With this baseline performance measured, EcoMetrix now can calculate the impact of development on the ecosystem services. The BSR roundtable utilized a typical site design for the 1000 house development. This includes characteristics like impervious driveways and a pool with a concrete patio.
According to the EcoMetrix calculations, building this design at St. David would result in a decrease of 29 service acres for water provisioning. In other words, developing would cause a 6% degradation to the ecosystem service of water provisioning.
As an isolated ecosystem service, this may seem significant. However, because EcoMetrix evaluates the service acreage of multiple ecosystem services, it can provide a broader understanding of the overall impact.
In the case of St. David, development would actually improve some of the landscape functions. Much of the degradation that existed was caused by exhaustive cattle ranging. With cattle removed from the landscape, the Chihuahuan desert scrub—the main source of vegetation in the region—could be begin to grow back.
Leveraging the Change
At this point, EcoMetrix would consult with the corporation to discuss opportunities to decrease the negative impact on ecosystem services. Since it looks at the specific site rather than the landscape, EcoMetrix provides alternative design analysis for that specific location.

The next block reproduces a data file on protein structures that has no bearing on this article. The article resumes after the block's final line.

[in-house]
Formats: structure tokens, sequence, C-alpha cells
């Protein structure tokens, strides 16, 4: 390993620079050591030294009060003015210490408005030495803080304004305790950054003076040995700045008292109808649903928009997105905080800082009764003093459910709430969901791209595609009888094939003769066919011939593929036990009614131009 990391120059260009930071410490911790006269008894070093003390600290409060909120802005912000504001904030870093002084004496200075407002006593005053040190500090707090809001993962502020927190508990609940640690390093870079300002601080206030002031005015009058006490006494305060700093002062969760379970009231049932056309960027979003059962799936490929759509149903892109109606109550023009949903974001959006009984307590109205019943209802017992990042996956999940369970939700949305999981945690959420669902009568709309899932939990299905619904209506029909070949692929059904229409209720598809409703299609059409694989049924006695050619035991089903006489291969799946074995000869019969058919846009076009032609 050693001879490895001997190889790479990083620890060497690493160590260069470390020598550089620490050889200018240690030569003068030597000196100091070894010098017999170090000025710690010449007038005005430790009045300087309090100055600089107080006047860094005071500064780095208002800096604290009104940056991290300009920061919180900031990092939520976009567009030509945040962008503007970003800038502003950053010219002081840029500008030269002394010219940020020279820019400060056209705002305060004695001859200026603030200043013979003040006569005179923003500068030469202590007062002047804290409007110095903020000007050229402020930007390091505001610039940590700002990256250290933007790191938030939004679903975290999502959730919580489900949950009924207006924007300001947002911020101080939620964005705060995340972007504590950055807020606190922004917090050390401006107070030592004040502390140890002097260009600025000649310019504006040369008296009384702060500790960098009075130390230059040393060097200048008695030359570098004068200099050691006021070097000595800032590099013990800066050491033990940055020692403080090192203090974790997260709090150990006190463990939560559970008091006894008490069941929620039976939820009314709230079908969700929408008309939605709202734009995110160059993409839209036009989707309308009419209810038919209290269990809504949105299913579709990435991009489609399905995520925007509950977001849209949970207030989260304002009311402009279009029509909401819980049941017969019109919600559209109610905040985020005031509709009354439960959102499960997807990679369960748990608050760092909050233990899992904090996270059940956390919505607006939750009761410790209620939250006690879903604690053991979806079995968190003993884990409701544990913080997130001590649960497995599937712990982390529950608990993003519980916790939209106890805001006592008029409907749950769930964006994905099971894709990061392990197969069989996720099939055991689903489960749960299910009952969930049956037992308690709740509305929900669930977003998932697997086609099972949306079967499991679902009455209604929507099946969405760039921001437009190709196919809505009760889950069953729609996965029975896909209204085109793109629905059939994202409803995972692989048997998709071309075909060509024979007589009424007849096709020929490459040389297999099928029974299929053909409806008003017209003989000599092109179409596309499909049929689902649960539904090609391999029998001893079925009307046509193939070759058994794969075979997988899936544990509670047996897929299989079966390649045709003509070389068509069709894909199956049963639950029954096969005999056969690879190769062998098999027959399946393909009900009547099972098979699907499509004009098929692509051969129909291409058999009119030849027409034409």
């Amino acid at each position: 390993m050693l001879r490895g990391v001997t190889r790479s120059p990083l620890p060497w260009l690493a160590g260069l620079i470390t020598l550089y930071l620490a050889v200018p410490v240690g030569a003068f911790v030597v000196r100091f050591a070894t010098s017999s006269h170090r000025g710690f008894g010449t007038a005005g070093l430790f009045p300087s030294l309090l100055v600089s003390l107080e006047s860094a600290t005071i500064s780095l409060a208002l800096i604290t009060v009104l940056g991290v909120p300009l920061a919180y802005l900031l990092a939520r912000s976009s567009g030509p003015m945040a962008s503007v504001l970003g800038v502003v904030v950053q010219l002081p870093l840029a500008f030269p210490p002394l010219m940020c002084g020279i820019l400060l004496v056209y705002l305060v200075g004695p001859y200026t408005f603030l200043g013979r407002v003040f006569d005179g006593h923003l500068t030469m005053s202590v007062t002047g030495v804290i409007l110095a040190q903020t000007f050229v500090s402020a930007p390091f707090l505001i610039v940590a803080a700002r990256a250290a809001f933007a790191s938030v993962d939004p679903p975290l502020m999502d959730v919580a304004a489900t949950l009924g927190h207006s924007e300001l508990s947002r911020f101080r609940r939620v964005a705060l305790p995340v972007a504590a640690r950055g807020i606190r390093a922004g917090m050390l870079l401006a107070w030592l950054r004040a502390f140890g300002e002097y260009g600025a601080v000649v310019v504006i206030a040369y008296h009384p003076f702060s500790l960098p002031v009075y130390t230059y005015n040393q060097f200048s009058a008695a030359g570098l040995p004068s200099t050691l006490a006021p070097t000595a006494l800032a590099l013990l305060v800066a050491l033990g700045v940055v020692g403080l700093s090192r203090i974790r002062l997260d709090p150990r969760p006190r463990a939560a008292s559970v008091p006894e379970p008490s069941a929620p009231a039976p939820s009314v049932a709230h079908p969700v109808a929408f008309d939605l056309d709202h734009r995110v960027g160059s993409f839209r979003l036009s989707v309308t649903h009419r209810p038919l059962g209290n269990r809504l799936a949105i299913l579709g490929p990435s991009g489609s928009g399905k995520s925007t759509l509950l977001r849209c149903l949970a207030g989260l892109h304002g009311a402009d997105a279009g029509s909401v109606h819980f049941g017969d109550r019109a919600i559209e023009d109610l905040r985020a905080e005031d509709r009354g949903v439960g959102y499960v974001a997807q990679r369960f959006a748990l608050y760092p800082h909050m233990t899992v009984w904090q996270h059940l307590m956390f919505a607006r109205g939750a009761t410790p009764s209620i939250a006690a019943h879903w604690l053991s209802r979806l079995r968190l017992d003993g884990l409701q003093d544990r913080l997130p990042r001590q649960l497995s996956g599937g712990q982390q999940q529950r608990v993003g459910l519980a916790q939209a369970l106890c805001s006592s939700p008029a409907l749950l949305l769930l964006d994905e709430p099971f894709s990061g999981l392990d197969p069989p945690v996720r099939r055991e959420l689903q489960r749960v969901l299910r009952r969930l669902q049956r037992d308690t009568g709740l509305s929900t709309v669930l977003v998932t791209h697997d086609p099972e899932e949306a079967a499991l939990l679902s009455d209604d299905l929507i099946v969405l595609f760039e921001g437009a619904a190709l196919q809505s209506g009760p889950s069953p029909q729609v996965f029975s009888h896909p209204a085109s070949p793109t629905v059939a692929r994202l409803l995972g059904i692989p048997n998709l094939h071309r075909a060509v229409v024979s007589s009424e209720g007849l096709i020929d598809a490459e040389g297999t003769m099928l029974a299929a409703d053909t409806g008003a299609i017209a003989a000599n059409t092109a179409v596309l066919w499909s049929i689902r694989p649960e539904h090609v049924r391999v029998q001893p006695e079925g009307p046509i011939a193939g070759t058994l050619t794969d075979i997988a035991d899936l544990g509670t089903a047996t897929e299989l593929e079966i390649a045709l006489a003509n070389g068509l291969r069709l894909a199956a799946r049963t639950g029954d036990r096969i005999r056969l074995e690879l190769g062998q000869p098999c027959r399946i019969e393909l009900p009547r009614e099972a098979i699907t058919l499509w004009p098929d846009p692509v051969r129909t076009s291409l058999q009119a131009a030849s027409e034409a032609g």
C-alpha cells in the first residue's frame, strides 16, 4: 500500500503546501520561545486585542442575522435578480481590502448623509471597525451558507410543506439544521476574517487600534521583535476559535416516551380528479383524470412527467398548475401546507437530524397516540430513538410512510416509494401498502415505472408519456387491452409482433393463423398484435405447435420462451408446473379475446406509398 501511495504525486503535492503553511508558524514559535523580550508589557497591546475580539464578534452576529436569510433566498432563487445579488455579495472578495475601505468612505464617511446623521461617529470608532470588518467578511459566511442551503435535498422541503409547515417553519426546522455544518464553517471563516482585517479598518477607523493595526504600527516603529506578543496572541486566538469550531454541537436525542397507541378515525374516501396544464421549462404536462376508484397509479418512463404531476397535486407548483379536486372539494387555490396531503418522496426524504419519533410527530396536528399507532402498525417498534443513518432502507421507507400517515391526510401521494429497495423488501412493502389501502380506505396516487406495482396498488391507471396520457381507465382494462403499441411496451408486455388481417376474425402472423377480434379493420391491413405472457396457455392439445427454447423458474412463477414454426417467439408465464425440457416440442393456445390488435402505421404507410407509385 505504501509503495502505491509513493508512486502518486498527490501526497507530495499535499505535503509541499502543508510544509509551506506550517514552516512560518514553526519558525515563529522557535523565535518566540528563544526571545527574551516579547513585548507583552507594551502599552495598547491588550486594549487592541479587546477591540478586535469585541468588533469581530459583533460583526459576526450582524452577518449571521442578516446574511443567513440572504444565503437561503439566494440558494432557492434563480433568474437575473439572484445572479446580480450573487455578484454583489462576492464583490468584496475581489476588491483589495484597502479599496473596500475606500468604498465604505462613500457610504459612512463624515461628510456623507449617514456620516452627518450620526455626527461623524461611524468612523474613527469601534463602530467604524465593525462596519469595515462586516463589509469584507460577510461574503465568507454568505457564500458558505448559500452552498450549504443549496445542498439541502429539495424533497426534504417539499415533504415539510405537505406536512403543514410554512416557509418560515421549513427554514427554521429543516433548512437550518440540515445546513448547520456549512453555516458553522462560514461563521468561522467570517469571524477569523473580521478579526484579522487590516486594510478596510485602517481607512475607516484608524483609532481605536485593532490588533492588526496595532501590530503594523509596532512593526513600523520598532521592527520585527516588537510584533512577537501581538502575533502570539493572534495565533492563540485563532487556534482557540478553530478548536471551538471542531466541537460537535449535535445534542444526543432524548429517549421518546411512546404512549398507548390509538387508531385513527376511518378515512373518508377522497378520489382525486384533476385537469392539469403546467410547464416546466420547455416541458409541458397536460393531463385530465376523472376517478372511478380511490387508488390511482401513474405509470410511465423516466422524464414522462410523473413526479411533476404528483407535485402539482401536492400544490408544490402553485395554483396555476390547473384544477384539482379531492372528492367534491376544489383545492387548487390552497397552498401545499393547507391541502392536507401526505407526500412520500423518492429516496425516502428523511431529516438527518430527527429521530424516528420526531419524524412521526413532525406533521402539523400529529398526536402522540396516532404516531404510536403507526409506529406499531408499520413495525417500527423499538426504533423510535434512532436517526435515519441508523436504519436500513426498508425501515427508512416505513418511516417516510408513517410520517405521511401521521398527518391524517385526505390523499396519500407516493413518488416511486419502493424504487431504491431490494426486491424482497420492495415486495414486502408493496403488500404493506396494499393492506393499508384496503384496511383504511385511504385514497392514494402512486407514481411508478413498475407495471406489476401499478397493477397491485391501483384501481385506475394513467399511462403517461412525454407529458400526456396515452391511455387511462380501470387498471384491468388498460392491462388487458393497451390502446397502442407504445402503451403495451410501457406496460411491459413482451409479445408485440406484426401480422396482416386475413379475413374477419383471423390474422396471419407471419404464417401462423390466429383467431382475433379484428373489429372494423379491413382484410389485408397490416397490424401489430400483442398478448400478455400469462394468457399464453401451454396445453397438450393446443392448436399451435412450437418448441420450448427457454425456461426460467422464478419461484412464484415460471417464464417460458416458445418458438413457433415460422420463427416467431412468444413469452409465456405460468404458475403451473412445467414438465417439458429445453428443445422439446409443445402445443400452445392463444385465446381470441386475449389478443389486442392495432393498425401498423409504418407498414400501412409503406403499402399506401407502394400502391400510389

Since corporations might have already purchased a piece of land, the actual development location could be non-negotiable. This aspect of the site analysis provides site design and land management alternatives that would decrease the ecosystem service impact.
At the St. David site, EcoMetrix proposed basic design changes, such as changing the rooming color, replacing the backyard pool and concrete with trees and vegetation and using pervious materials for the driveways.
In addition, they proposed additional land management alternatives, including increasing green infrastructure to lower costs of storm water management. Specifically, the team recommended planting native species along the stream and riparian areas and restoring upland areas impacted by cattle and other land uses.
Improving these aspects of the landscape would improve the riparian habitat used by the endangered Southwestern willow flycatcher, improve the scrub-shrub and forest land near the river system to increase habitat areas and improve the aquatic habitat—which includes those used by the endangered Gila chub. They calculate the resulting change in performance for ecosystem services, providing a comparative design analysis to the developers.
Bringing it into Context
The final step in the EcoMetrix process is to place these results into the context of landscape level analyses, stakeholder priorities and ecosystem valuation studies.
For the St. David site, the landscape perspective was key. Though the baseline degradation of services at other test plots was lower than at St. David, the land surrounding those sites had a high functional performance. St. David, on the other hand, is surrounded by land already impacted by urban and agricultural activities.
Landscape level decision-support tools like AIRES and InVEST complement EcoMetrix and provide the larger picture to understand the true impact of land management decisions. In this case, it revealed that the negative site-level ecosystem service impacts at St. David were insignificant at the landscape level because the land was already so impacted.